Ken Schenck: Elephants Rule
Jonathan Haidt showed repeatedly, largely on the basis of experiments conducted, that people immensely follow their immediate intuitions rather than coming to conclusions on the basis of reason. Intuition is like an elephant that turns the rider (reasoning) in a certain direction, and then reasoning strategizes in that direction. Bottom line: "Intuitions come first, strategic reasoning second."
Our intuitions are like an elephant, and we have them in a fraction of a second. One study in the chapter compared the results of past elections with the flash intuitions of contemporary individuals looking at the pictures of the candidates. The question asked was, "Who looks more competent?" The results of the election highly correlated to those immediate intuitions of people who had no idea who these candidates were, what party they belonged to, or what their actual competency was.Observations like this cause me to think that the advertising companies have a more perceptive implicit anthropology, focused as it is on the shaping of your desires and affections toward a particular end (ie, buying stuff), than the default of a great many still, that persons are primarily "thinking things." I think this also highlights the importance of the work of someone like James K. A. Smith and his emphasis on our loves, the affections, and desires - and the ordering of these toward the kingdom. For more see his books: Desiring the Kingdom, Imagining the Kingdom, and the soon to be released You are What You Love.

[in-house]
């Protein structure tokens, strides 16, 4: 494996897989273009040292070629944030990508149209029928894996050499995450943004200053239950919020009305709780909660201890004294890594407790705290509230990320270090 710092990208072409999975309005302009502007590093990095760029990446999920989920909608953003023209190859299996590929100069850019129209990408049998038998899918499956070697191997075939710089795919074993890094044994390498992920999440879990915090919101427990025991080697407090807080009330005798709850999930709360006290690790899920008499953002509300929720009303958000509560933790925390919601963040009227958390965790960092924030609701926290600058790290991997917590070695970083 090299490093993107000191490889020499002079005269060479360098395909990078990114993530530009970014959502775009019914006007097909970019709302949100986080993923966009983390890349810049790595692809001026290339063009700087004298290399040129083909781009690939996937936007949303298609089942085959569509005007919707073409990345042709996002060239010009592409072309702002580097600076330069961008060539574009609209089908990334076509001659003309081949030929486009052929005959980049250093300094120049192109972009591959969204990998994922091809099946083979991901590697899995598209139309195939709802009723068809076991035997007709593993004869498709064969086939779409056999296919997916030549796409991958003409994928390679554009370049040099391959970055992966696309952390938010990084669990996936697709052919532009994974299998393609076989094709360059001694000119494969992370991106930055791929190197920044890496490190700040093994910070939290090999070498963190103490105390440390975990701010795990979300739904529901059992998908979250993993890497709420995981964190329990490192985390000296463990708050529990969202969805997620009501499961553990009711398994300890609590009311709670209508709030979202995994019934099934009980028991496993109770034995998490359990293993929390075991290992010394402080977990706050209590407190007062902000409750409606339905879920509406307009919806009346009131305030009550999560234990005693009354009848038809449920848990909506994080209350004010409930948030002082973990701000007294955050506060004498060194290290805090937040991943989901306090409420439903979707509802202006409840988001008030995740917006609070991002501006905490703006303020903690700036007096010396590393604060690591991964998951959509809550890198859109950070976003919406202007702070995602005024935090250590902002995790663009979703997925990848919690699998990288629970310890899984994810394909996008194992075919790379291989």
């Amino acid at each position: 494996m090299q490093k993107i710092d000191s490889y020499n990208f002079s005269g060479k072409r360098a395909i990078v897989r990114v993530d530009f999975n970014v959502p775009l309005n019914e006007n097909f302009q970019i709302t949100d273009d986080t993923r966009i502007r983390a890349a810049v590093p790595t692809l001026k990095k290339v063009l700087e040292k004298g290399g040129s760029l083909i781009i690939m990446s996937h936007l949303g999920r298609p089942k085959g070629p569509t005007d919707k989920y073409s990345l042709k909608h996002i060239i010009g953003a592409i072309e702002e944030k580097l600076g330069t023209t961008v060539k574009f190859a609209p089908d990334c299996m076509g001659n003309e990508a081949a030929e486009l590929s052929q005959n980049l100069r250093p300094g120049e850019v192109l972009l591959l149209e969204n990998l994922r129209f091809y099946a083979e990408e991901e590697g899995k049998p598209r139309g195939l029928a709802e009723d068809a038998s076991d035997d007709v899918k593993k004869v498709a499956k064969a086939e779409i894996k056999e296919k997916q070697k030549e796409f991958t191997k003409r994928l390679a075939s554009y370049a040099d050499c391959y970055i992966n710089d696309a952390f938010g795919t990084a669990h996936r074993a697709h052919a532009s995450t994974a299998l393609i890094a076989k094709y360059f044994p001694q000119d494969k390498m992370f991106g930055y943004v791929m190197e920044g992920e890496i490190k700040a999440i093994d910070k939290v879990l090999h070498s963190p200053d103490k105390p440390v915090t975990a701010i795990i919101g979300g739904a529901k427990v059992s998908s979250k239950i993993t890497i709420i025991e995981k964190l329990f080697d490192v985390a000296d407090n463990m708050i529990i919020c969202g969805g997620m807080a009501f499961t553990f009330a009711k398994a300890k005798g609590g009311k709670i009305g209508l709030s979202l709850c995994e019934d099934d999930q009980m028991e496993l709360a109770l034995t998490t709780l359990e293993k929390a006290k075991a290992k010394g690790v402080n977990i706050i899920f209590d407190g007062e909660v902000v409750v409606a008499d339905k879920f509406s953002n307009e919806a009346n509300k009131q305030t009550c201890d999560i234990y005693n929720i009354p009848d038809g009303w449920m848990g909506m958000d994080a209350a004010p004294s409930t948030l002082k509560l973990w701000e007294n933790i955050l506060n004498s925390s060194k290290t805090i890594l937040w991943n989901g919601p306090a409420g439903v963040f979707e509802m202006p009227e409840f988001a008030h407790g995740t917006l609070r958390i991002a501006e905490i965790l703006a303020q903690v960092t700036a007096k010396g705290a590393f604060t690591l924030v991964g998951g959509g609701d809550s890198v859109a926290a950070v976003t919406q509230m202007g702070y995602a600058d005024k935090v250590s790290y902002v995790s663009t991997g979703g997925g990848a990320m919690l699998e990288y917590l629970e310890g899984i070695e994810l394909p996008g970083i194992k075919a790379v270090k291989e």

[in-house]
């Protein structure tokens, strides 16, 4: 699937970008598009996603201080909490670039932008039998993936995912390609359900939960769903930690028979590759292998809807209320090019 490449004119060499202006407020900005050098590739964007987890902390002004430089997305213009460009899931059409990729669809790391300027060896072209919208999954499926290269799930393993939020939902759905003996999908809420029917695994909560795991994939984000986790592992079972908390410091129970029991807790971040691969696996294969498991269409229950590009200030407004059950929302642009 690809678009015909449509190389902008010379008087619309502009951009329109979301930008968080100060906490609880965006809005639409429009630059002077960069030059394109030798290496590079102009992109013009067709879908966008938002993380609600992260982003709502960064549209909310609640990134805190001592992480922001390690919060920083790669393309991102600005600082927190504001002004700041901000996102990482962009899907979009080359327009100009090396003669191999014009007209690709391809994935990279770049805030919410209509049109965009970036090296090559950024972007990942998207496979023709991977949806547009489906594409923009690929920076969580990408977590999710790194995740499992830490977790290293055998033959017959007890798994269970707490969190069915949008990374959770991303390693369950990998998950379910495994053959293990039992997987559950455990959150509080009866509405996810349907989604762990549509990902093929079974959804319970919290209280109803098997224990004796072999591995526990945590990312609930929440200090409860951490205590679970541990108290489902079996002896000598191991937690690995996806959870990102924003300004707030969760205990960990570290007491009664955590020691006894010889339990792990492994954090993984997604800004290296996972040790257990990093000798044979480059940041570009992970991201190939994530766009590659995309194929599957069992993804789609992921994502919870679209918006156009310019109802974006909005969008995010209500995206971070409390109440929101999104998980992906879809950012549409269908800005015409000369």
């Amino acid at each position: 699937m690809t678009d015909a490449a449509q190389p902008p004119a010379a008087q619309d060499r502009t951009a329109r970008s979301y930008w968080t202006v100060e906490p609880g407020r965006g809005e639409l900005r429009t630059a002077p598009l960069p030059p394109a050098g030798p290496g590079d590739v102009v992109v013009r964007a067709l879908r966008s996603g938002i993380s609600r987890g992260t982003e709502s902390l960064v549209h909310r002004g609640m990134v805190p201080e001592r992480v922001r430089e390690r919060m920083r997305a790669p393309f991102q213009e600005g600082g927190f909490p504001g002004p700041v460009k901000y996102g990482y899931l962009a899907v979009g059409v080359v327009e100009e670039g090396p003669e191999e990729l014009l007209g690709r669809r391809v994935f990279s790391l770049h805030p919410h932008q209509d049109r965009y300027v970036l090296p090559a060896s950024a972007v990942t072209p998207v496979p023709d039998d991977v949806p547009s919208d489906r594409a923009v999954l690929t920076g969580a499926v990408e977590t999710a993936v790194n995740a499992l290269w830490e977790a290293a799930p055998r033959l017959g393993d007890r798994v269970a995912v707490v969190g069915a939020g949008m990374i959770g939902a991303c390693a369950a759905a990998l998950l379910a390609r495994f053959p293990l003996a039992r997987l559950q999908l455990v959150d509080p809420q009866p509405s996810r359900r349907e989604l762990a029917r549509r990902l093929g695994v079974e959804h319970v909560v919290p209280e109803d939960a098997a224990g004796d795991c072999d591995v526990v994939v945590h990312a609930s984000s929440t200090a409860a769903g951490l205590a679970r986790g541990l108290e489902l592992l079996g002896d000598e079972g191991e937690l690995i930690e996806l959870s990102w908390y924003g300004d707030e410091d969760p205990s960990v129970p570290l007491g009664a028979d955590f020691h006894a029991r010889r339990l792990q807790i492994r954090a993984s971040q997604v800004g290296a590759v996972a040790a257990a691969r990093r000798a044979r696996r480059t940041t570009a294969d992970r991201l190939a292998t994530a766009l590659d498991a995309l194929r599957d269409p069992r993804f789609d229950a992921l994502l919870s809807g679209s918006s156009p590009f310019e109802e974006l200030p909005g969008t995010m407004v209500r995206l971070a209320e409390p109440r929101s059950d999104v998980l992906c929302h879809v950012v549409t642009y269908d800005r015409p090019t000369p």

I'm completely behind this push by Sarah Bessey (with my normal disclaimer that I prefer the descriptors 'mutuality' and 'mutualist' rather than 'egalitarian'): Let’s collaborate for strong Jesus-centred kingdom-focused marriages
Scot McKnight at Jesus Creed on Miroslav Volf on the unhelpfulness of the so-called 'Secularization Thesis': Secularization Theory Ignores the Evidence
|Just one quibble - I like my eggs scrambled.|
Livingchurch.org: Pastoral Care Should Punch Us in the Face
The idea that a pastor would sometimes say uncomfortable things and impose discipline is foreign to many congregations today, but that is because for more than a generation we in church leadership have promoted the pastor-as-life-coach model while never talking about the hard road and the narrow gate that leads to salvation. Our parishes need priests today who are neither life coaches nor “middle managers for the Lord.”
The New APPS blog: Apple, the FBI, iPhones, and the Extended Mind Hypothesis - On the philosophical, legal, and ethical downsides of the federal government forcing access to the encrypted iPhone of the San Bernadino shooters.
There are a variety of reasons why Apple might do this, beyond Tim Cook’s love of privacy and the security of Apple’s customers. One is that, as Will Oremus points out on Slate, of the big three Silicon Valley companies (Apple, Google and Facebook), Apple is the only one whose business model is notpremised on selling off or otherwise distributing customer data. So this is a very good opportunity for brand differentiation. The leaders of places like Russia and China will also be watching: if Apple can be compelled by the U.S. government to enable access to its phones, then presumably it can be compelled by those governments too, and China in particular represents a very, very big market. Indeed, the FBI itself has a very poor track record when it comes to respecting privacy and keeping its searches within the bounds of legal authorization, and it’s easy to argue that the fight over encryption is very useful in getting us all to forget the incredible growth of surveillance – one might even argue that we now live in a surveillance state.